already missing the tourists

My day job is in Washington, DC, at a federal government agency of disappointingly non-sinister bent (quite the opposite: we try to keep people from getting killed by trains).  I’ve been with the government for over 15 years, and my current job is the best I’ve ever had: the pay is great, the benefits are excellent, the work meaningful and challenging, the people around me smart and dedicated.

Yet even though I like it and have no plans to leave, it’s still a job: I get up very early in the morning, endure a long commute several times a week (I work at home when I can), I wear a tie, and we have meetings.

And it’s a government job, which means there are bureaucracy and attendant idiocy and too much paperwork and things take too long to get done.  And I work in a good place: I’ve heard horror stories from my co-workers, and I lived through one shortly before I took my present job (as in, a psycho boss who didn’t last long after I quit).

So sometimes, despite the money and the bennies and the security and everything else, it feels like drudgery.  At quarter to 4:00 in the morning, when I haul myself out of bed, I don’t like to think about doing this for another 20 years, until I retire.

So thank God for the tourists!

No, I don’t work for the Smithsonian or the National Zoo.  Yes, I know many people who live and/or work in DC despise the tourists that flock here every summer.  My co-workers have complained to me about the “clueless” people from out of town, stumbling around with their maps out, asking directions, wearing tacky souvenir t-shirts (no one thinks you’re in the FBI, btw), blocking the Metro escalators (“stand right, walk left”–it’s what we do here), dragging their bored/tired/crying children from place to place (yes, I know there’s a lot to see: one ought to pace one’s self), and whining about the humidity (DC in the summer is like being in the mouth of a very large dog).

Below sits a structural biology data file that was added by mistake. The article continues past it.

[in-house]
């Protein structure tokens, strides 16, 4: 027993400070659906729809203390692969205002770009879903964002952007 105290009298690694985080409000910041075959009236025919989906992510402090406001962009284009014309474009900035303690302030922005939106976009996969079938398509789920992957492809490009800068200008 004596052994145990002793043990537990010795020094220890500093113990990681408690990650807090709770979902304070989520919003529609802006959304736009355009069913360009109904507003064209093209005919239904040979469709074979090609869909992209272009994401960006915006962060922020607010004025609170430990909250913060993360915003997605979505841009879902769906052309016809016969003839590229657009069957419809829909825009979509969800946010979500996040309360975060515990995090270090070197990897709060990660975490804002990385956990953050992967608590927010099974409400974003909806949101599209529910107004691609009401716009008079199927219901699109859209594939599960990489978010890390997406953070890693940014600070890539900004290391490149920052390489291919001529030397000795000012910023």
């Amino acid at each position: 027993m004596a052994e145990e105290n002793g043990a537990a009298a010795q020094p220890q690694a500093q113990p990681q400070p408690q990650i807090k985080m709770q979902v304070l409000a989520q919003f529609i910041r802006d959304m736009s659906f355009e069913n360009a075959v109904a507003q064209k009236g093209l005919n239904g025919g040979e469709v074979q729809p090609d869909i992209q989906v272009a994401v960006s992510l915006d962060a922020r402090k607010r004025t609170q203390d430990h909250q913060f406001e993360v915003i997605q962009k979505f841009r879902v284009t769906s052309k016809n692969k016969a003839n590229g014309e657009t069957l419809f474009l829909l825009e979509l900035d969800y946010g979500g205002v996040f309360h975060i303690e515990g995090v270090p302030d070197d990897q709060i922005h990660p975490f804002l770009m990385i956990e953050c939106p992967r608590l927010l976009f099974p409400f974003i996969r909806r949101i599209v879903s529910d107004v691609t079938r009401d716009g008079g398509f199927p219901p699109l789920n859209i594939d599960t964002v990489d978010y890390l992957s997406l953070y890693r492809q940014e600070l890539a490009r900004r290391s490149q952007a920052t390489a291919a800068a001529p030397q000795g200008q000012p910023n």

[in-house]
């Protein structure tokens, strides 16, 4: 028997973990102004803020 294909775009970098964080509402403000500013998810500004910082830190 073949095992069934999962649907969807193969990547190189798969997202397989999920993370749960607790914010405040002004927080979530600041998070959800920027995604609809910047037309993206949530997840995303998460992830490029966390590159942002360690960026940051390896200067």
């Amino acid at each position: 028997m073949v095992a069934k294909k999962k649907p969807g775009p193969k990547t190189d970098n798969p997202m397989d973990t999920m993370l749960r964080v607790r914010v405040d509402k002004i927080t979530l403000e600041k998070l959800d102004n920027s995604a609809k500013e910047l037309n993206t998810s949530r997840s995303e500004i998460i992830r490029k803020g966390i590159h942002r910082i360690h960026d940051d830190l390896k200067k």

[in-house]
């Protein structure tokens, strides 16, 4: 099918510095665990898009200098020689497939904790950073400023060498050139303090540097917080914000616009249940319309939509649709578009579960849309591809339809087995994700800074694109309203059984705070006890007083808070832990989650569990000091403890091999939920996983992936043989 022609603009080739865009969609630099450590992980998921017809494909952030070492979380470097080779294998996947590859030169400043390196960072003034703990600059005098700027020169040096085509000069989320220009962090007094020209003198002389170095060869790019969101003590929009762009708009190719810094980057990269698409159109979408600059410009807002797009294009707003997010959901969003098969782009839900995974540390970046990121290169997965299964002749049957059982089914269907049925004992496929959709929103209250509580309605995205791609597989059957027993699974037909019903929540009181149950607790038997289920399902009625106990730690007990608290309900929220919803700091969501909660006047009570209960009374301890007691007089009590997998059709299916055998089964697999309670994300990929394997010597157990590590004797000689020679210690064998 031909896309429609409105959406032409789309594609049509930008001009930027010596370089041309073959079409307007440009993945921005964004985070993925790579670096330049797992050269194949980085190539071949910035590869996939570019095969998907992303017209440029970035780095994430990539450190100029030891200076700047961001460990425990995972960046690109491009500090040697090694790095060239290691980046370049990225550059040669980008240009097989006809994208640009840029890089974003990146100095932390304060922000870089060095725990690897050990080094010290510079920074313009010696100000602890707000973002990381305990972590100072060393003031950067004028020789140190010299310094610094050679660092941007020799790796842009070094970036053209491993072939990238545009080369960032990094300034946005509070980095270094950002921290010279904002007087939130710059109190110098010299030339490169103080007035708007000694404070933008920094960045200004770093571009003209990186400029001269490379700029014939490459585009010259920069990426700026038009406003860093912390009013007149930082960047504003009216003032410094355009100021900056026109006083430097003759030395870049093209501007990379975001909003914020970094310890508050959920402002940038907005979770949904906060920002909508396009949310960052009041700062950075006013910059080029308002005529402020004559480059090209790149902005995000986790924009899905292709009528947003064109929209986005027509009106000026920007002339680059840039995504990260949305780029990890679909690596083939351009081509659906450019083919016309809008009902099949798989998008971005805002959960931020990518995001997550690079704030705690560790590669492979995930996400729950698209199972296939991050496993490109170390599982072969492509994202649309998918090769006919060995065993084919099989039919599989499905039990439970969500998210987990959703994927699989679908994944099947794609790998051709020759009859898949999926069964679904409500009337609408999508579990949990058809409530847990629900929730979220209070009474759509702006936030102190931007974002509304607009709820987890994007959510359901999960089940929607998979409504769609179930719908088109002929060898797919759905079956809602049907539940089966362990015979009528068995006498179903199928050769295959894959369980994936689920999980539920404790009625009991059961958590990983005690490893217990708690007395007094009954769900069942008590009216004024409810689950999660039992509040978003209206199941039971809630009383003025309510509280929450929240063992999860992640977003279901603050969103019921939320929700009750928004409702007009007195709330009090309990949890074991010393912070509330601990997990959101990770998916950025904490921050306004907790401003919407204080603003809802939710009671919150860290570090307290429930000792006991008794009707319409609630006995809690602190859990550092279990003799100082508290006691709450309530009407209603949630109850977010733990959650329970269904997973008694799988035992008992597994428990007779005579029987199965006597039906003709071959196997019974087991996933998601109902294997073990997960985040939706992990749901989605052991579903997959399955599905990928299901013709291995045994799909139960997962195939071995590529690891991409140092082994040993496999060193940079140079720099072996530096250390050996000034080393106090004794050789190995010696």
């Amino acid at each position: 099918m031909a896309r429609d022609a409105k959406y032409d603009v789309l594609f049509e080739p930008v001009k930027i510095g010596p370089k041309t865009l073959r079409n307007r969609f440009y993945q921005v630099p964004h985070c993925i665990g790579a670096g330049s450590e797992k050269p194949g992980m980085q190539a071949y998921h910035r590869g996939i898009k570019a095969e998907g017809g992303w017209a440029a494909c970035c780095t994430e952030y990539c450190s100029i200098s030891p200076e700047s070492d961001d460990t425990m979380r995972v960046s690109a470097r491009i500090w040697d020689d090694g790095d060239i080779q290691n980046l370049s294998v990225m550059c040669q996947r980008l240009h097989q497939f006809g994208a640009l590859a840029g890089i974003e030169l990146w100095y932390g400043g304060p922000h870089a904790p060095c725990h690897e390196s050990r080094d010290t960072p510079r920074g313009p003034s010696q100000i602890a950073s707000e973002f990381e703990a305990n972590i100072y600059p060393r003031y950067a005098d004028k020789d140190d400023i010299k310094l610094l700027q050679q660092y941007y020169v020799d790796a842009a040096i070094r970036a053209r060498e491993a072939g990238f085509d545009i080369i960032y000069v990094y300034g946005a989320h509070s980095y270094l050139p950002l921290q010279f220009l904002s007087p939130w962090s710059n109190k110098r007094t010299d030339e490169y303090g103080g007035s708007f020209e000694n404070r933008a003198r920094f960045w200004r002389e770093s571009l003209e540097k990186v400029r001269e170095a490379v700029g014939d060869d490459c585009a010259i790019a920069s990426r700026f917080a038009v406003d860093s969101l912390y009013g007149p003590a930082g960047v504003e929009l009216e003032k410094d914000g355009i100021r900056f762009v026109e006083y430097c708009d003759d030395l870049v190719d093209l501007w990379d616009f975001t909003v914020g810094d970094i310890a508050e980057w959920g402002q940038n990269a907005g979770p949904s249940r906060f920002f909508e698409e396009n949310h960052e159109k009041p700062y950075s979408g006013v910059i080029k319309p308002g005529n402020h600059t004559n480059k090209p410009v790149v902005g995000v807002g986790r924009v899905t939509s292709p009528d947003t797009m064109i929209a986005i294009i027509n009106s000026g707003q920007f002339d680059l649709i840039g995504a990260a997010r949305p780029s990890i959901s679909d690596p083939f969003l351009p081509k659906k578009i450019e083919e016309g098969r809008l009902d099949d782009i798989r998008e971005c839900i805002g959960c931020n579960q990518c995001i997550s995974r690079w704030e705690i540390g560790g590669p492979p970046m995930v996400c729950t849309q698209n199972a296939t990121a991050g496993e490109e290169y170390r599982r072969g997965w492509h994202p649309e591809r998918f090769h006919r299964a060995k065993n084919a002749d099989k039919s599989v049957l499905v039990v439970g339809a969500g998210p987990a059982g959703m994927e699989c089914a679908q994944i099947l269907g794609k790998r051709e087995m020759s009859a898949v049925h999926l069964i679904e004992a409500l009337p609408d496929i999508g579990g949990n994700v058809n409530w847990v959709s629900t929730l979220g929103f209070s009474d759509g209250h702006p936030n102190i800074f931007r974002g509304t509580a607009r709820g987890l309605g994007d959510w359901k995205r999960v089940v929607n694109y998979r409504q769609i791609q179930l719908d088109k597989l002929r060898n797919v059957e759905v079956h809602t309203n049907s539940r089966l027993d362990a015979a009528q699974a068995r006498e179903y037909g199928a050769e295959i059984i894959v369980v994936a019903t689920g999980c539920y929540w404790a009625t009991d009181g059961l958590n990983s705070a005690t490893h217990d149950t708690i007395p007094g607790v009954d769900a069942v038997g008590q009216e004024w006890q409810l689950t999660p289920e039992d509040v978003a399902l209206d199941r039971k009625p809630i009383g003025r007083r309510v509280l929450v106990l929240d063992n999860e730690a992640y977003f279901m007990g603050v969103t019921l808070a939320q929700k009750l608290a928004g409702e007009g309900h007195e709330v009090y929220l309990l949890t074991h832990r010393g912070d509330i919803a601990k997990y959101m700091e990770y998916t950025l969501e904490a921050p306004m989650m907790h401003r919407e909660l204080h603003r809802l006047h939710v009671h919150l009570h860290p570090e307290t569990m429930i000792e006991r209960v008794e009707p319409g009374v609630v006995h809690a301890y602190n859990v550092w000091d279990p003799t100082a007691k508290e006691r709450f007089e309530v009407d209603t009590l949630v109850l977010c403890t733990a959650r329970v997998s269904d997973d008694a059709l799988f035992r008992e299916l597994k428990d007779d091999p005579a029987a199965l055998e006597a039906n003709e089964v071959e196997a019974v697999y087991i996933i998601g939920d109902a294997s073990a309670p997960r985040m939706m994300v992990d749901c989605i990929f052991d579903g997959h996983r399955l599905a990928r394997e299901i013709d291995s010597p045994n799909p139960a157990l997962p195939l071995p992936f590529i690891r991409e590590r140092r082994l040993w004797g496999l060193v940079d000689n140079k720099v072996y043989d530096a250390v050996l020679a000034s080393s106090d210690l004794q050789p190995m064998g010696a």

But unlike my co-workers, I actually like the tourists.  You know why?  Because they remind me how lucky I am to work here.

And again, it’s not about the money and the bennies and the job security.  I’m lucky because I get to work in a place that lots and lots of people pay really good money to come see.  I get on a bus and come to an office, and it’s no big deal for me, but other people make plans to come here.  This is their vacation.  They travel hundreds or thousands of miles–even cross oceans–to stand in line for and see places and things I walk past.

Like this:

…and this:

Dome with Skirt Scaffold

…and this:

 

…and this:

…and this:

…and this:

…and this:

…and this:

…and this:

Summer is almost over. The tourists will soon be gone. I already miss them, and how they remind me of how lucky I am.

 

Kenton Kilgore is forging a new direction in young adult science-fiction and fantasy.  He is the author of Dragontamer’s Daughters, based on Navajo culture and belief.  Kenton also wrote Lost Dogs, the story of a German Shepherd and a Beagle-mix who survive the end of the human world, only to find that their struggles have just begun. With Patrick Eibel, he created Our Wild Place, a children’s book about the joy to be found in exploring Nature.  

Follow Kenton on Facebook and Instagram for daily posts on sci-fi, fantasy, and other speculative fiction. 

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